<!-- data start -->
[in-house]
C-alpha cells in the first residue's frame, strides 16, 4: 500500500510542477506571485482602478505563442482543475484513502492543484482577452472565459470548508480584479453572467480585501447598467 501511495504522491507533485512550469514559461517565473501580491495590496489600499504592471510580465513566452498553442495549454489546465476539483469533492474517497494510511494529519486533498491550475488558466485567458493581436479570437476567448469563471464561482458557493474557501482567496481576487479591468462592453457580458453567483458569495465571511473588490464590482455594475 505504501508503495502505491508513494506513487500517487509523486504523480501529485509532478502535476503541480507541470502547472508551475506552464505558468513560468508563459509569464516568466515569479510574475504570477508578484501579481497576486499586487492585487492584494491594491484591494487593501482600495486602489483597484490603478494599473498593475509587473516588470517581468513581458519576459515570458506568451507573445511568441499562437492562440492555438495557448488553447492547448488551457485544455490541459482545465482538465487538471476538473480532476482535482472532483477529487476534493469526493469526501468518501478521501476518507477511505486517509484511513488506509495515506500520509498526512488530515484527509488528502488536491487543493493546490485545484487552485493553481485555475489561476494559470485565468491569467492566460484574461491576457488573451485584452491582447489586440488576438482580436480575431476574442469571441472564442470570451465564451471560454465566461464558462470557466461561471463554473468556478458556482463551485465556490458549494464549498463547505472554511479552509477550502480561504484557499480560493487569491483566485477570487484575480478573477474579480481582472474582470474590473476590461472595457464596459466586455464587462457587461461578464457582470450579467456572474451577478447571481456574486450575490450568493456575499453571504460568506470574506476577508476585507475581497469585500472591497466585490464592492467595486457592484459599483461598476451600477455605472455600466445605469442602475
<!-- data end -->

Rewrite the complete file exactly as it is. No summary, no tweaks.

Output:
[in-house]
C-alpha cells in the first residue's frame, strides 16, 4: 500500500510542477506571485482602478505563442482543475484513502492543484482577452472565459470548508480584479453572467480585501447598467 501511495504522491507533485512550469514559461517565473501580491495590496489600499504592471510580465513566452498553442495549454489546465476539483469533492474517497494510511494529519486533498491550475488558466485567458493581436479570437476567448469563471464561482458557493474557501482567496481576487479591468462592453457580458453567483458569495465571511473588490464590482455594475 505504501508503495502505491508513494506513487500517487509523486504523480501529485509532478502535476503541480507541470502547472508551475506552464505558468513560468508563459509569464516568466515569479510574475504570477508578484501579481497576486499586487492585487492584494491594491484591494487593501482600495486602489483597484490603478494599473498593475509587473516588470517581468513581458519576459515570458506568451507573445511568441499562437492562440492555438495557448488553447492547448488551457485544455490541459482545465482538465487538471476538473480532476482535482472532483477529487476534493469526493469526501468518501478521501476518507477511505486517509484511513488506509495515506500520509498526512488530515484527509488528502488536491487543493493546490485545484487552485493553481485555475489561476494559470485565468491569467492566460484574461491576457488573451485584452491582447489586440488576438482580436480575431476574442469571441472564442470570451465564451471560454465566461464558462470557466461561471463554473468556478458556482463551485465556490458549494464549498463547505472554511479552509477550502480561504484557499480560493487569491483566485477570487484575480478573477474579480481582472474582470474590473476590461472595457464596459466586455464587462457587461461578464457582470450579467456572474451577478447571481456574486450575490450568493456575499453571504460568506470574506476577508476585507475581497469585500472591497466585490464592492467595486457592484459599483461598476451600477455605472455600466445605469442602475